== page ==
Dr. H. Brody et al authored an interesting article in a recent issue of Perspective in Biology and Medicine which point out problems posed by so-called friends of EBM. They speak of those who
exhibit "decerebrate genuflection before the alter of the RCT".These are the folks I spoke of in a earlier blog who denigrate the use of parachutes because their use has not been validated by a RCT.The second group of friends are the commercial sponsors of RCTs who sometimes at least corrupt the process by stacking the deck to mislead the readers.The third group is populated by those "advocates" such as HMOs and insurance companies who also corrupt the process by using RCT's to justify limiting care aka saving money whose mantra seems to be " If there is no RCT we don't need to pay". Much of the Autumn 2005 issue of Perspectives is devoted to thoughtful essays on EBM. Unfortunately there is no open web resource for the entire issue which made me actually go to the Medical society library to read it, a trip I have not made in years. One more quote, this time from the article from Dr. R. Upshur who speaks of a "near religious belief [in which] assertion has replaced argument."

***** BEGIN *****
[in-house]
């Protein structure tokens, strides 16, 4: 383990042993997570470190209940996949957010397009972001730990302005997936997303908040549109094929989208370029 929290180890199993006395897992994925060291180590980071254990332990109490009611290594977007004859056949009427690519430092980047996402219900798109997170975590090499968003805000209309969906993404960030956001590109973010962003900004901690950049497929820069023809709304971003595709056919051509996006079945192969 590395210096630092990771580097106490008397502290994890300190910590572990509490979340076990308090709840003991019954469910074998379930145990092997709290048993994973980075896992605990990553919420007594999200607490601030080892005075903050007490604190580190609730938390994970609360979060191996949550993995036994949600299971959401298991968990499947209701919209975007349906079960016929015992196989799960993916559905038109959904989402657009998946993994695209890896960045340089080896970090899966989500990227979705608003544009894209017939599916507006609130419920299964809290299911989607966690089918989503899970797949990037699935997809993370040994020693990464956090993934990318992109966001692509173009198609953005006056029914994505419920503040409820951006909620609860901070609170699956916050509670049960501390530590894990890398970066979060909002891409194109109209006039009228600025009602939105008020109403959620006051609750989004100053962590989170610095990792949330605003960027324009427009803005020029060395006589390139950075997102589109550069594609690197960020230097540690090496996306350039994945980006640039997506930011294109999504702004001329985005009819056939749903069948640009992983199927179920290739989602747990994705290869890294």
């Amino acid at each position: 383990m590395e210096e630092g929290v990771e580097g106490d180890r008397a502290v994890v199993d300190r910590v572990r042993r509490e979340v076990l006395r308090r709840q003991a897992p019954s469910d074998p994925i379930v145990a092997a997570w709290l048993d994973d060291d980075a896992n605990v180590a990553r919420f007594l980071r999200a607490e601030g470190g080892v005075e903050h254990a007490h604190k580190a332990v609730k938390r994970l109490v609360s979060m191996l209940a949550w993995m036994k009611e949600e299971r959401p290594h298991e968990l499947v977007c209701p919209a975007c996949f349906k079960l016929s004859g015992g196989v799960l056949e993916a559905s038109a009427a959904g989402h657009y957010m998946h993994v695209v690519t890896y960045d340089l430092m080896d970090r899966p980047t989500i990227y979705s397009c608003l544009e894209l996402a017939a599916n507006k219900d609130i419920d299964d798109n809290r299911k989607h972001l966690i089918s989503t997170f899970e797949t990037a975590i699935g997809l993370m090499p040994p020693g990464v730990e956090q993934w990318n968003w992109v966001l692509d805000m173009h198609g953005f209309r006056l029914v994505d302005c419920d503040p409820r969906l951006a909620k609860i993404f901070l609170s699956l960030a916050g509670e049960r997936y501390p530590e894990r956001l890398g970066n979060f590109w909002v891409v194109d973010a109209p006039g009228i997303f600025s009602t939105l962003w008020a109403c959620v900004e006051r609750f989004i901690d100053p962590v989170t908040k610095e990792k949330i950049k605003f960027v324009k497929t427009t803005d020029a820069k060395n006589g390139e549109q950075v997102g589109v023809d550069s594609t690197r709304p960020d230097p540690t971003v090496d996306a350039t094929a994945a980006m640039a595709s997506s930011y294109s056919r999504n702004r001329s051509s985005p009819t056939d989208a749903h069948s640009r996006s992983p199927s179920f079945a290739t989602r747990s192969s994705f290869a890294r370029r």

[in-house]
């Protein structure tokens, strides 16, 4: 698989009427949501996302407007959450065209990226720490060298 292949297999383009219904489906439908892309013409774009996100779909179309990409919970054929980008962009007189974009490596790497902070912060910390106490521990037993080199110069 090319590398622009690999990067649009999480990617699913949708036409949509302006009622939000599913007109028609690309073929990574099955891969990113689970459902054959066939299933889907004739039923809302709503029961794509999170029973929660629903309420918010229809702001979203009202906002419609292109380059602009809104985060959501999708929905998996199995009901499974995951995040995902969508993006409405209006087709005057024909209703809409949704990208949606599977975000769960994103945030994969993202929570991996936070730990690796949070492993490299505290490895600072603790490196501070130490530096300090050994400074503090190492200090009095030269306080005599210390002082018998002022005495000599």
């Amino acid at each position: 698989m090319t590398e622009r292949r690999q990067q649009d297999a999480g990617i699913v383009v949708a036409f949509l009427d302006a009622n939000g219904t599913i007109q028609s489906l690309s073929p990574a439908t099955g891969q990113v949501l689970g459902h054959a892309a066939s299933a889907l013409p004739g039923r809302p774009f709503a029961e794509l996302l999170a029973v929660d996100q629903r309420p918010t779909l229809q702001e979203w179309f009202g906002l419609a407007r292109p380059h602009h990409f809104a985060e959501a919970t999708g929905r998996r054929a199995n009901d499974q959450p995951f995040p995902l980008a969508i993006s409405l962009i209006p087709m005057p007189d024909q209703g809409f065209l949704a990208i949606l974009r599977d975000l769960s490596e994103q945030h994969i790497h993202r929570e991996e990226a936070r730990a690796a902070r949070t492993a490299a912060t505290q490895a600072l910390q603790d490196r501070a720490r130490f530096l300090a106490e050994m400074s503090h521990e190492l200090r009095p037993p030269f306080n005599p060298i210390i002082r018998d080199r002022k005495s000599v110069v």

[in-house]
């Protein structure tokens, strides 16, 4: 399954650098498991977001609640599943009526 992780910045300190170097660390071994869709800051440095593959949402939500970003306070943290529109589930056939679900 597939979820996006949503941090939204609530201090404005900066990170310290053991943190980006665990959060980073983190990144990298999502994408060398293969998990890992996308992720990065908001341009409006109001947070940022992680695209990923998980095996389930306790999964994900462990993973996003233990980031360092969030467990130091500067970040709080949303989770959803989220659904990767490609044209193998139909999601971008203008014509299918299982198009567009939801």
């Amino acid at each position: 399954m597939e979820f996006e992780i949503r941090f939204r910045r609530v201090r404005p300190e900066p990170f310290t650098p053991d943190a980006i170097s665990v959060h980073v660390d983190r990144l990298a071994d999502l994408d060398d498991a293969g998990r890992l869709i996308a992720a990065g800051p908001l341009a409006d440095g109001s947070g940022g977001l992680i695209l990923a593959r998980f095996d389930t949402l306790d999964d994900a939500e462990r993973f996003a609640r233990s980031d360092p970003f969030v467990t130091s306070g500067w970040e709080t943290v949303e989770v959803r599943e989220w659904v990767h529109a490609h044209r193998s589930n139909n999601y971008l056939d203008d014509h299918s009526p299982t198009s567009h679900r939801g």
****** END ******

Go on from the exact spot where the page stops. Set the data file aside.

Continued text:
Tuesday, December 20, 2005

The efficacy of parachutes and the nature of evidence based medicine

Dr.RW in his increasing prolific and useful blog recently referenced an article by Dr. Norman Laton, a professor of neurology at Cornell.Laton points out that RCTs are not always needed nor always possible. There is a long list of things doctors do that do not have RCTs supporting their use. A few are: appendectomy for acute appendicitis,inserting a chest tube for tension pneuomothorax,setting a fractured bone,draining an subdural hematoma,taking time to listen to a patient,doing a lumbar puncture with suspected meningitis,getting an ekg on a patient with chest pain. Dr. Laton particularly criticizes EBGs (evidence based guidelines) that consider only RCTs as evidence.
The current EBM gurus as well as those who are credited with the foundational thinking of EBM do not maintain that RCTs and meta-analyses are the only evidence that we can use in determining the value of what we do.They realize that clinical judgment and patient values cannot and should not be cast aside.However,I hear physicians at meetings as well as medical student's comments that indicate they seem to believe that if there is not a RCT to a specific point then the tenets of EBM dictate that that procedure,treatment or whatever cannot be rationally used and to use it anyway will not only waste precious resources but may well be harmful. Here's the thing;There are many things that we do that are correct and which no RCT addresses. Further there are RCTs that are facile and basically empty (such one that compares a new antibiotic or ARB , or ACE or PPI with a barely adequate or inadequate dose of a comparator drug.There are many of these studies that drug companies do to show comparative efficacy with a drug which has proven efficacy).